Hamilton remembered for love of music
by Paige Rentz
prentz@annistonstar.com
Mar 25, 2013 | 9206 views |  0 comments | 24 24 recommendations | email to a friend | print
Van Hamilton, owner of Hamilton Band Instrument Company for nearly five decades, died Saturday after more than three weeks battling a head injury he sustained during a fall early this month, according to his daughter Patsy Haynes. He was 90 years old. (File photo by Bill Wilson / The Anniston Star)
Van Hamilton, owner of Hamilton Band Instrument Company for nearly five decades, died Saturday after more than three weeks battling a head injury he sustained during a fall early this month, according to his daughter Patsy Haynes. He was 90 years old. (File photo by Bill Wilson / The Anniston Star)
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Many student musicians marching across football fields in northeast Alabama for generations, the metal of their instruments gleaming under the lights, might have been left on the sidelines if not for the quiet help of Van Hamilton.

“He was always going out of his way to do things for kids to learn to play,” said Jeff Gossett, band director at Jacksonville High School. “Band was his thing and anything he could do for kids to experience it, he would do it, no questions asked.”

Hamilton, owner of Hamilton Band Instrument Company for nearly five decades, died Saturday after more than three weeks battling a head injury he sustained during a fall early this month, according to his daughter Patsy Haynes. He was 90 years old.

A radio operator during World War II, Hamilton began his musical career as band director at Alexandria High School. He taught at multiple schools, including Anniston’s Johnston Junior High and Anniston High.

But Hamilton entered a new side of the band business in 1958, after recovering from tuberculosis at a time when that was rare. Out of respect for parents and students who might be nervous about sharing a classroom with someone who had recently survived the disease, Hamilton started a home-based band instrument business, said Woodfin Grove, pastor emeritus at First United Methodist Church, where Hamilton was a parishioner.

Hamilton borrowed $1,800 from one of his uncles and set out in a Volkswagen Beetle to call on band programs all over Northeast Alabama, said his daughter Cathy Hamilton. Thus, Hamilton Band Instrument Company was born.

“He started from nothing and built it into a very successful business,” said Jack Amberson, a former employee. “At one time he was considered the only game in town.”

The business, which grew into a storefront on 15th Street, became a home of sorts for local band directors and student musicians.

For Alan Conway, a retired band director, dealing with the Hamilton Band Instrument Company was “more than just a business thing,” he said. “You’d just go down there and you felt welcomed in; you felt like you were part of the family.”

“He did everything possible to make band programs, especially in Northeast Alabama, better by working with band directors,” added Ken Bodiford, director of the Jacksonville State University Marching Southerners. He said that when schools could not afford instruments up front, Hamilton was always good to offer them credit or set up payment programs so the music programs wouldn't be without equipment.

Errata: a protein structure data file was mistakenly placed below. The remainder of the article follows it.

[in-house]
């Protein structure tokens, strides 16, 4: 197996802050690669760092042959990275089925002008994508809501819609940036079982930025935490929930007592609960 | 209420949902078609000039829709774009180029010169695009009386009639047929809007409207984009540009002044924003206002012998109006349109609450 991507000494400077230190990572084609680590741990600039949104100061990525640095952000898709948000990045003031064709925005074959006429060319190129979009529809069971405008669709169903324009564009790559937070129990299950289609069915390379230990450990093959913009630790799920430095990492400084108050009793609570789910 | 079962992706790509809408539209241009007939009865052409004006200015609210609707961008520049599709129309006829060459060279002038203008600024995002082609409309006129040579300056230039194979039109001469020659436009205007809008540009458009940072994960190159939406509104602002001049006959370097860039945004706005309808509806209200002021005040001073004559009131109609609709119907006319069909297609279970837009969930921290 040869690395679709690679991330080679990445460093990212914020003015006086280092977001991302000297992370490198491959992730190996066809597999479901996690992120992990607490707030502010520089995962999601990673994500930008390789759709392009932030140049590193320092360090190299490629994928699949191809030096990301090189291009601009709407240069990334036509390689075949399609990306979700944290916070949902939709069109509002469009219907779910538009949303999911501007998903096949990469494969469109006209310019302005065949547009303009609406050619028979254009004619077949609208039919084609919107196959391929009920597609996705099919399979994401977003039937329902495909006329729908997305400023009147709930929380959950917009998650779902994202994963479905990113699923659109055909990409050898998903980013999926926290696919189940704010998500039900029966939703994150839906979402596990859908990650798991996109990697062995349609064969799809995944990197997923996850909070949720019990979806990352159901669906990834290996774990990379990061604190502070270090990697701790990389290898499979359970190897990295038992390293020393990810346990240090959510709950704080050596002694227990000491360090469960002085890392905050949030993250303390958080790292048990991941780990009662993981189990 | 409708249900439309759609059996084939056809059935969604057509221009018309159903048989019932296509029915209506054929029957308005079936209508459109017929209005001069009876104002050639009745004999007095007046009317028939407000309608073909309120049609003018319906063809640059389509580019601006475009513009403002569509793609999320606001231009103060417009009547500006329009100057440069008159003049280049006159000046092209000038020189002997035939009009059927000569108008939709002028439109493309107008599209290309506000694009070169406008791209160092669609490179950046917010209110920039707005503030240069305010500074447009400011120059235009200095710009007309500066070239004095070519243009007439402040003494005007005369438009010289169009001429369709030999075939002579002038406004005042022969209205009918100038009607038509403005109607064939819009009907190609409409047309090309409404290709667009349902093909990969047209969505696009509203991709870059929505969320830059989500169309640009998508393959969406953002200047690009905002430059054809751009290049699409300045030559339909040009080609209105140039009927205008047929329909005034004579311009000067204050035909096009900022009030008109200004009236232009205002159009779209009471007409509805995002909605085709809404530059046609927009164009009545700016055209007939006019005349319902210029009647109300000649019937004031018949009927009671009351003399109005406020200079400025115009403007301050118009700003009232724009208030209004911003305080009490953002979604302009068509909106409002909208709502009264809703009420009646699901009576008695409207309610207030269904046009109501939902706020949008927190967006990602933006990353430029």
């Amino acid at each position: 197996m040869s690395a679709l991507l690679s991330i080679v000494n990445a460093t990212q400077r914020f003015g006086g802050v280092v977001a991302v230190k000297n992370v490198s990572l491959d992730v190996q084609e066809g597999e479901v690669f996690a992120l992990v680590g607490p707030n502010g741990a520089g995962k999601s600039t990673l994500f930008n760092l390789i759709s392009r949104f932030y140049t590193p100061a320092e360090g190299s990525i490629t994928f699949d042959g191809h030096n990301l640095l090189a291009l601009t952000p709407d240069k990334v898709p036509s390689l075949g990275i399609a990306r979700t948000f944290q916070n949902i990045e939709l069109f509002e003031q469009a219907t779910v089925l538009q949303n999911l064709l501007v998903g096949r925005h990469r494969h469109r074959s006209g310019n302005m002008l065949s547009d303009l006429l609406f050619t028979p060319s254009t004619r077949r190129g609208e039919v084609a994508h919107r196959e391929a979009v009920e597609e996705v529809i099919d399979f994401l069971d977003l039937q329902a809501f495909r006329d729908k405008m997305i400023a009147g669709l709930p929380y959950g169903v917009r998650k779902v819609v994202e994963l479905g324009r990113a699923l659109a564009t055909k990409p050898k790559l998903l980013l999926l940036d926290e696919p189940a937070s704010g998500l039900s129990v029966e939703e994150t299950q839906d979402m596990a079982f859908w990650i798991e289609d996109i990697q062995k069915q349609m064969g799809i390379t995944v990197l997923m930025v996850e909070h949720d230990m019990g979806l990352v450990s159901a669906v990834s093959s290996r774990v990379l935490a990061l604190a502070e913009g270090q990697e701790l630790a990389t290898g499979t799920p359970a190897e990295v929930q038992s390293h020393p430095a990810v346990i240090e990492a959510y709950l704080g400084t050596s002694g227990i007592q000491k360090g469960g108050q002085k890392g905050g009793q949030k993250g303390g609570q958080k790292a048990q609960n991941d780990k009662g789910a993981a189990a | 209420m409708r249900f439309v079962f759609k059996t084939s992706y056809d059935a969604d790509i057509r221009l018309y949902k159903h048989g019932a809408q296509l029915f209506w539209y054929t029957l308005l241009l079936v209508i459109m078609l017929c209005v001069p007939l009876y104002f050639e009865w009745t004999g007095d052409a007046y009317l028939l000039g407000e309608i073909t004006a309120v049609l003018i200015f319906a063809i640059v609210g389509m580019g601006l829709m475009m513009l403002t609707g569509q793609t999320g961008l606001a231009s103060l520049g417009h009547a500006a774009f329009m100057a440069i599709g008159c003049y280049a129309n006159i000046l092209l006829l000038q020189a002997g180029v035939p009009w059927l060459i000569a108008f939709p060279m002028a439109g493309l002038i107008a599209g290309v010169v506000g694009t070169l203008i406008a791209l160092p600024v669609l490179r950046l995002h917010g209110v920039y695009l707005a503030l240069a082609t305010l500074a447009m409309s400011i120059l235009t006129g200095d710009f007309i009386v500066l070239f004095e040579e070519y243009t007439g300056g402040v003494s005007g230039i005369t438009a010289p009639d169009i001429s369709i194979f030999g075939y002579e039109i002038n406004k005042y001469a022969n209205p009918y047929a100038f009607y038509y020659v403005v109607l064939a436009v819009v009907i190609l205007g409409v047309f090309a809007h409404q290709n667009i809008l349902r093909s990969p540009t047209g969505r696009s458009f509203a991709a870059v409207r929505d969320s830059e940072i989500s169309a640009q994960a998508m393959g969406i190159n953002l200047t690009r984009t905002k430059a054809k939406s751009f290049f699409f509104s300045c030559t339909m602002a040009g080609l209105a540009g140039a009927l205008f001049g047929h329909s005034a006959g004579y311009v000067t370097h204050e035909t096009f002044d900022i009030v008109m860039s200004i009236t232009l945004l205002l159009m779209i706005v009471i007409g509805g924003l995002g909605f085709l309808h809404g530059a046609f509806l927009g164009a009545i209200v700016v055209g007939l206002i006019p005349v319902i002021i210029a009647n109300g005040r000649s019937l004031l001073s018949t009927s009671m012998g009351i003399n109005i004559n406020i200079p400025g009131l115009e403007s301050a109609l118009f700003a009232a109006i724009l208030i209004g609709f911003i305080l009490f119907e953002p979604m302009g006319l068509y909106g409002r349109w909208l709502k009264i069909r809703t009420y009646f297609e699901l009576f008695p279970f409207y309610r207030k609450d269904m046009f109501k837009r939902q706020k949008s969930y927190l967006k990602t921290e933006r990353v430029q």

Cathy Hamilton said that mentality was something her father taught her in her 25 years working for the family business. “As long as they’re trying to help themselves and they need help,” she said, “you just bust it to give them a break.”

As much as his passion for music helped him build a career and a business, Hamilton’s extracurricular passion was riding his Honda Goldwing 1800 motorcycle. “He would get on a bike in a heartbeat and go anywhere at any time for any reason as long as it was on a motorcycle,” Cathy Hamilton said.

Hamilton and his wife Lila grew up together in Fort Payne and were married for 63 years, according to Haynes. “They were sweethearts to the very end,” she said of her parents.

The pair courted on motorcycles when they were dating in the 1940s and continued to ride for years, said Cathy Hamilton. Her parents, she said, had ridden through every state, including Alaska and Hawaii, and on a trip to Europe they rented bikes and rode through the Swiss Alps.

In 2003, just before he turned 81, Hamilton and his daughter Cathy, along with several of his friends, embarked on a 4,800-mile trip to California, up the coast, into the mountains of western Canada, back down into the Rockies and home. In the evenings, she said, her father did push-ups and sit-ups, keeping up his strength so he could continue to ride well into his 80s.

At age 86, Hamilton survived a terrible motorcycle crash that landed him in intensive care for 10 days and finally ended his riding.

“He was an incredibly strong, self-disciplined man,” Cathy Hamilton said. “When he set his mind to do something, he would do it.”

Hamilton was very active in the Methodist church, serving on the board of stewards and as chairman of the Pastor-Parish Relations Committee, which works with the bishop in appointing the church’s pastors, Grove said.

“He had a wide range of friends across many spectrums,” Grove said. “He was upbeat, optimistic, easy-going. He met people easily and made them feel comfortable.”

Haynes said her father had a great sense of humor and always had a nickname for everyone. But ultimately, she said, he was a very strong Christian who would do anything for anybody. His last act, she noted, was to benefit the less fortunate; Hamilton suffered his head injury while carrying food to be donated to those in need.

Staff writer Paige Rentz: 256-235-3564. On Twitter @PRentz_Star.

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